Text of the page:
The worst case of racial issue as a social problematization that has hugged world news in the present dispensation is Israeli Zionism. It is based on a religious ideology which is purely mythical, even a blatant lie, that doesn’t  have any historical justification. It has laid claim over a geographical portion of the Middle Eastern region which is now called Israel by virtue of the 1948 implementation of the Balfour Declaration. The whole scenario that has developed through time since Israel was first inaugurated is the bitter displacement of the land’s original inhabitants: the Palestinians. The ensuing violence that has resulted to carnage and catastrophic massacres perpetrated by the Zionist Israelis is absolutely aimed to totally annihilate the Palestinians on the West Bank and the Gaza Strip.

Zionism as an ideology using the Jewish religion as a front promotes a brand of racism that puts to shame all previous racisms recorded in world history. The issue of race in Zionism transcends the physico-biological as it claims that the “God” of the Jewish Torah has given Israeli Jews a special recognition as the most important people in the world being “God’s chosen”. However, as far as the physico-biological aspect is concerned, the so-called “Israelis” belong to a racial stock so far different from that of the Palestinians since the latter are Semitic while the former are of ancient Turkic origin.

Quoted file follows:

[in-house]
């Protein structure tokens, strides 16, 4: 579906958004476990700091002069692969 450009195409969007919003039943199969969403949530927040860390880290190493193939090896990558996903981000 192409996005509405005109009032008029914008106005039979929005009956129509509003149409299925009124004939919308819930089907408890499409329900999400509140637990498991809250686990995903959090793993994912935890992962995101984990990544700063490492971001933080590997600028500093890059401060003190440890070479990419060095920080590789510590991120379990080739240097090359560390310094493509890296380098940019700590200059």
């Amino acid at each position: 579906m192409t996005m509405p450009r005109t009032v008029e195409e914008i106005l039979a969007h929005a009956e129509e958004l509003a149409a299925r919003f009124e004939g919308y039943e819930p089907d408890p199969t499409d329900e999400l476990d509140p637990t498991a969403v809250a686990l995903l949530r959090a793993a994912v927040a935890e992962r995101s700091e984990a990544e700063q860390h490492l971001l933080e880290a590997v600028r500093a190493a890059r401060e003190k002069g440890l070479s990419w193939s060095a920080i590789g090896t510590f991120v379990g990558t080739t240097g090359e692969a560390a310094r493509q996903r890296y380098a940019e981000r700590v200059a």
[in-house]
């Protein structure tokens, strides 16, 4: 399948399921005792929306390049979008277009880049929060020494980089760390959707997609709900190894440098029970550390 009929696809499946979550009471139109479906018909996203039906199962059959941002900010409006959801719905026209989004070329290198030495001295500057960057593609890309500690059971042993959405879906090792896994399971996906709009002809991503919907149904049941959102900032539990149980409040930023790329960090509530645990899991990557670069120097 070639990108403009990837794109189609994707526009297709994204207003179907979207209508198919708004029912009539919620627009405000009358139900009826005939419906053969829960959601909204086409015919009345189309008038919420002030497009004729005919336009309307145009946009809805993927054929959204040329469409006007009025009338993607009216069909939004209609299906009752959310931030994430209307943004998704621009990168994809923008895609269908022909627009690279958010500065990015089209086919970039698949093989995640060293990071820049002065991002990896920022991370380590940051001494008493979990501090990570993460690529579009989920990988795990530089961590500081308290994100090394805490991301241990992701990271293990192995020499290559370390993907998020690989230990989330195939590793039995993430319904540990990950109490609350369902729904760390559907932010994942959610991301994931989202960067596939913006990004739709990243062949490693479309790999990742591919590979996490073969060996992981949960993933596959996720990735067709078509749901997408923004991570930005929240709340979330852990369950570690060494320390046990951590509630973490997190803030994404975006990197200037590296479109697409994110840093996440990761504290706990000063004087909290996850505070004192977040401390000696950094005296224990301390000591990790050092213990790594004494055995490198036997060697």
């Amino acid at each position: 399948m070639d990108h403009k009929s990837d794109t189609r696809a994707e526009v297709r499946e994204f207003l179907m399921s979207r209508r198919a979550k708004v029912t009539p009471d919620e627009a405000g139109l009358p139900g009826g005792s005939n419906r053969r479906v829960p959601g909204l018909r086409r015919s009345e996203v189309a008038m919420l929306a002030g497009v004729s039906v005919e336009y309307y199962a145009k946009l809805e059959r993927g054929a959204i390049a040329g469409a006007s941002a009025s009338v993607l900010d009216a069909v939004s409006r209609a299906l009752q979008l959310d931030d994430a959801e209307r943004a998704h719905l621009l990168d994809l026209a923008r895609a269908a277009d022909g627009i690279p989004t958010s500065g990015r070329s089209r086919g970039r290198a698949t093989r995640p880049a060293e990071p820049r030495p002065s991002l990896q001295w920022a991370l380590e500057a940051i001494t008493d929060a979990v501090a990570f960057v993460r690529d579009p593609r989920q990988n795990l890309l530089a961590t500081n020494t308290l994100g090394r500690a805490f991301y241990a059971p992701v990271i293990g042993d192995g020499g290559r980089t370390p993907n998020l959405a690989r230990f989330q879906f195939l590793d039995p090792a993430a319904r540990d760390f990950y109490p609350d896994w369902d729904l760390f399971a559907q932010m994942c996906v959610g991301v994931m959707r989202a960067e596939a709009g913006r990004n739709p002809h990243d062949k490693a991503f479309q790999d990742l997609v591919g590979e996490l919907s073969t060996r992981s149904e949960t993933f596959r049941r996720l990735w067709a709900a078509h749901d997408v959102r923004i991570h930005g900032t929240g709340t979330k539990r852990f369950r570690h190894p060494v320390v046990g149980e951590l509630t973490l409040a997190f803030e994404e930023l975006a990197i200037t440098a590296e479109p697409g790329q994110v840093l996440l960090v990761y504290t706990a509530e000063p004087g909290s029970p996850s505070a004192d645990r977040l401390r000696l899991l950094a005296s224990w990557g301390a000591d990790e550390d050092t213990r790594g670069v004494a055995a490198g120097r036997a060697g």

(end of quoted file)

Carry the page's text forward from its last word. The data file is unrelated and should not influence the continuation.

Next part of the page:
Israel’s exclusivist formulation grounded on invented socio-cultural presuppositions has promoted the monumental lie that Israelis are of Semitic stock and all attempts to bitterly attack and condemn the bullying perpetrated by Israel over the Palestinians is definitely “anti-Semitic”. In the modern world, nothing matches Zionism as it immorally stands out to notoriously promote the superiority of a race as a social construction based on concocted lies of malevolent personalities who being atheists do not even believe in the “God” whom they claim have chosen them and intended to bring them to the “promised land”.

(c) Ruel F. Pepa, 23 June 2015

How Useful Is History?

history makers